Skepticism, traditionally, is the notion that one should suspend all judgment in the investigation of facts. Skeptics are those who use logic and reason in the pursuit of truth, relying on genuine evidence rather than on emotion and intuition. The great skeptic David Hume said:
“All that belongs to human understanding, in this deep ignorance and obscurity, is to be skeptical, or at least cautious; and not to admit of any hypothesis, whatsoever; much less, of any which is supported by no appearance of probability”
Hume believed that we must be ever cautious in our assumptions and beliefs about the world. And while his harsh skepticism got him in a great deal of trouble with many groups, his wisdom in regards to our defense of untenable hypotheses is nonetheless something to always consider.
In current times, the term skeptic has been given a negative connotation, mostly by those who wish to advance the belief in anthropogenic global warming. They liken climate change skeptics to deniers of the holocaust and those who believe the Earth to be flat. The claim of such Goremongers is that the evidence is so strong, that to reject the hypothesis amounts to a complete loss of reason. They wish to make climate change skepticism seem like the opposite of genuine skepticism, based on preconceived notions or political and economic affiliations.
However, the point of skepticism is not necessarily to believe something once you find evidence. But rather, the point is to question the evidence when it seems that the evidence is contradictory or counterintuitive. To that end, climate change skeptics can be grouped into the following categories, based on which evidence they reject. For each group, there are subsets, and it need not be the case that a person fits into only one group.
1.) The Earth is not warming. This group explicitly rejects the notion that the Earth has warmed. It is the weakest position, since evidence indicates that temperatures have indeed increased over the last century.
2.) The Earth is warming, but the data…
a.) Is too corrupted by human influence, scientific adjustments and urban heat islands to be in any way meaningful
b.) When averaged to some nebulous global mean, is too imprecise to determine changes over small time scales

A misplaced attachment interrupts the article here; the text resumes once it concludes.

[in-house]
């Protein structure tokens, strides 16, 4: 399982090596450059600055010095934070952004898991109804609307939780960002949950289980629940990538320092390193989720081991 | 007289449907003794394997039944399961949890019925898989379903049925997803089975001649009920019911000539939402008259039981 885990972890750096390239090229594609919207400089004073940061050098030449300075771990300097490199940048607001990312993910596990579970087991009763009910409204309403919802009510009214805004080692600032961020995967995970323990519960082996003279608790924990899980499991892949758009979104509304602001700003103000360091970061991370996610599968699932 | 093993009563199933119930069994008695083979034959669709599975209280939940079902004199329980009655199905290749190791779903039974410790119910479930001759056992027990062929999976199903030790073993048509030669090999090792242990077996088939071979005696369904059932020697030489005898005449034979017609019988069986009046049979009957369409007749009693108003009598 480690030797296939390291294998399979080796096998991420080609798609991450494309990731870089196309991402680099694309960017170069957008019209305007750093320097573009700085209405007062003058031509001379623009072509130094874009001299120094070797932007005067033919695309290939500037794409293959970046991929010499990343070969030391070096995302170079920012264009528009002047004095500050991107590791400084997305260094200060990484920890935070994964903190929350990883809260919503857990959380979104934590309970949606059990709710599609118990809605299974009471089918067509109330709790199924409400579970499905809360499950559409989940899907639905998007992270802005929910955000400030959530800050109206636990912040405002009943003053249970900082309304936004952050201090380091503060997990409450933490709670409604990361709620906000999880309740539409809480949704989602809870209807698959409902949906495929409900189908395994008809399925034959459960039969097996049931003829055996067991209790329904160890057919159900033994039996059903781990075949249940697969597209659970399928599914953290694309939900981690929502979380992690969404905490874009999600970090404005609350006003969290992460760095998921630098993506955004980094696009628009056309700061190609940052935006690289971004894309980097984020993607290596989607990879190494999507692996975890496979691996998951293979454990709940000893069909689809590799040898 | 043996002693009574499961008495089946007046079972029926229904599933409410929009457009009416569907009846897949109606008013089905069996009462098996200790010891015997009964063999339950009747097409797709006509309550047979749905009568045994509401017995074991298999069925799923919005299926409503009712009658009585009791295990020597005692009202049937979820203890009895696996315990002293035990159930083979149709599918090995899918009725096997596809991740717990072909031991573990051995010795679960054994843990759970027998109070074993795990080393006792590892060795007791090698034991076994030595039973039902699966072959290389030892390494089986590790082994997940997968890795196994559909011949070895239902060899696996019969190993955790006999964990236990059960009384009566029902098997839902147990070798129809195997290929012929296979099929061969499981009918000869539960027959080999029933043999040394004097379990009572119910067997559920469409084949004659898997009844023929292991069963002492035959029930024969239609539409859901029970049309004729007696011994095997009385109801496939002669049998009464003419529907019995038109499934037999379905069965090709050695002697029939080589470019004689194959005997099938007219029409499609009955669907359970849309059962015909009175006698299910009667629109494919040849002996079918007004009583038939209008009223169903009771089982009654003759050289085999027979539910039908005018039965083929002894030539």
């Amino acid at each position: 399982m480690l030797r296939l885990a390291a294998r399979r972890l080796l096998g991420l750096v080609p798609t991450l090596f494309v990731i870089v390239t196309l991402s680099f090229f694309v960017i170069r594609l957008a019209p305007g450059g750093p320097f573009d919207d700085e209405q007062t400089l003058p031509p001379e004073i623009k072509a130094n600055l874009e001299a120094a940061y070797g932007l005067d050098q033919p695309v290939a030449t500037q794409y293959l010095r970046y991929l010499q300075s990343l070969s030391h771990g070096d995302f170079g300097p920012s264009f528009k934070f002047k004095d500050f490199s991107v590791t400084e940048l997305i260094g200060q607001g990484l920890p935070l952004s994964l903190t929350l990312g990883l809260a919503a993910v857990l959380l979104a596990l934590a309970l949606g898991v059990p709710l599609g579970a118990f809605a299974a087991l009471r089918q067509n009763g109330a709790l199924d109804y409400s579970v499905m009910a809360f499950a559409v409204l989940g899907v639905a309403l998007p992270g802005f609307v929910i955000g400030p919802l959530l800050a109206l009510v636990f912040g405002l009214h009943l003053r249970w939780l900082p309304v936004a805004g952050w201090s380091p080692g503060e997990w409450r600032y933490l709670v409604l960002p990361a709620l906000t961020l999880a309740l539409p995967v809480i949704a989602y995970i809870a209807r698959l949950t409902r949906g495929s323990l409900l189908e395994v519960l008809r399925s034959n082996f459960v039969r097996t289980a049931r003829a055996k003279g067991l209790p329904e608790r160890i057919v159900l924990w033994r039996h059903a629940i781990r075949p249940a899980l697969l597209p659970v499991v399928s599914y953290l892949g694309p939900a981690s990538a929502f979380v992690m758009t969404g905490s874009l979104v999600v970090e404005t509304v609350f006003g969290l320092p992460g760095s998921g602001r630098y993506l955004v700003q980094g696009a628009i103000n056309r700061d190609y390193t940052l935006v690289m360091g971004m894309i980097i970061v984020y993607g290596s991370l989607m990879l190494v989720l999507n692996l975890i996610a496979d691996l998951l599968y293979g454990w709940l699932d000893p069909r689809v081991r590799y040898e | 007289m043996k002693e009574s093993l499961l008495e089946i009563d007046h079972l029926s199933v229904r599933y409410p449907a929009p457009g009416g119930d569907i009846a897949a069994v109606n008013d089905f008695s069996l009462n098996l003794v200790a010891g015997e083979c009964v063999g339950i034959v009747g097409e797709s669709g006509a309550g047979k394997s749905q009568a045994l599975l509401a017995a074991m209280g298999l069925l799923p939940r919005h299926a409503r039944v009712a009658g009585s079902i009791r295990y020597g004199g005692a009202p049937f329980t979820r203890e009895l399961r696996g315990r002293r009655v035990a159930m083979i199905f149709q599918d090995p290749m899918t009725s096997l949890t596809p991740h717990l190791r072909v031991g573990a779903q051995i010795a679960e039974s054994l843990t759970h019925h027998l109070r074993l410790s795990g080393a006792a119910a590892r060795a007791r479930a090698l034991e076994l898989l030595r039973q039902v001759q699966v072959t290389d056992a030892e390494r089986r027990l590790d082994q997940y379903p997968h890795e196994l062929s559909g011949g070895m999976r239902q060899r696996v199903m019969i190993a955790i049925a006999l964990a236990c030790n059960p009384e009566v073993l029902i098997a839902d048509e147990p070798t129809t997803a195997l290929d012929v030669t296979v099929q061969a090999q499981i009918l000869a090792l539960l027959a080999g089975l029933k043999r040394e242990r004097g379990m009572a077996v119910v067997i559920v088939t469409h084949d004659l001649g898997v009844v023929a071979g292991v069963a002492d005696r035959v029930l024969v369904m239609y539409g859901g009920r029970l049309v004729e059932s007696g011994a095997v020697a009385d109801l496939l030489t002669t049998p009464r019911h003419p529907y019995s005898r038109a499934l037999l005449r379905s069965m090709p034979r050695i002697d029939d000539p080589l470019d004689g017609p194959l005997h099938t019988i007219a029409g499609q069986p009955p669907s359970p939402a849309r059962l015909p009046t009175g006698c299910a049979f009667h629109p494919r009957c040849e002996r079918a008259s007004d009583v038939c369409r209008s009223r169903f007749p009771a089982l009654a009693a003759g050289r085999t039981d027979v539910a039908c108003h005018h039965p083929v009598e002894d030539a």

3.) The Earth is warming, but scientifically…
a.) The Earth is currently rebounding from the Little Ice Age, and that all through human history there have been cold and warm periods.
b.) The warming has stopped, and that over the last decade, temperatures have been dropping
c.) The climate system is too complex to understand, and too complex for there to be a reliance on the fallacy of a single cause, in this case CO2.
4.) The Earth is warming, and the effects will be…
a.) Good for humanity and the world in general, regardless of the cause. Higher temperatures allow for longer periods of vegetation growth, and certainly there is more danger and suffering as a result of low temperature.
b.) Negligible compared to the effects of enacting draconian controls on CO2 emissions.
c.) Nowhere near as bad as the dire predictions of Al Gore and the IPCC.
5.) Carbon dioxide levels…
a.) Historically trail increases in temperature.
b.) Are not linearly proportional to temperature increases. Instead, there is a logarithmic relation, as the ultraviolet absorption spectrum for CO2 is narrow, which leads to smaller gains in temperature as CO2 increases.
c.) Are at a historical low, and should be higher to ensure stronger and healthier plant growth, and thus a stronger and healthier human race.
6.) The science of global warming…
a.) Is based entirely on computer models that give different results, are unable to recreate historical data and have no basis in reality.
b.) Is politically and economically motivated
c.) Is shrouded in secrecy, and that climate scientists are unwilling to share their data and methods, in clear violation of the standards of scientific research.
d.) Relies on unverifiable assumptions and approximations.
e.) Focuses too greatly on CO2, while disregarding other greenhouse gases, such as water vapor.
I have no doubt that there other ways to group these skepticisms, and as stated previously, it is not necessary to agree with only one of them, or with all of them. Upon deeper evaluation, some of them might actually overlap. However, it is important to know what aspects of the “settled science” one is skeptical about before being able to engage those who fervently believe in the dangers of global warming.
Again, we should remember Hume, who also said:
“When men are most sure and arrogant they are commonly most mistaken, giving views to passion without that proper deliberation which alone can secure them from the grossest absurdities”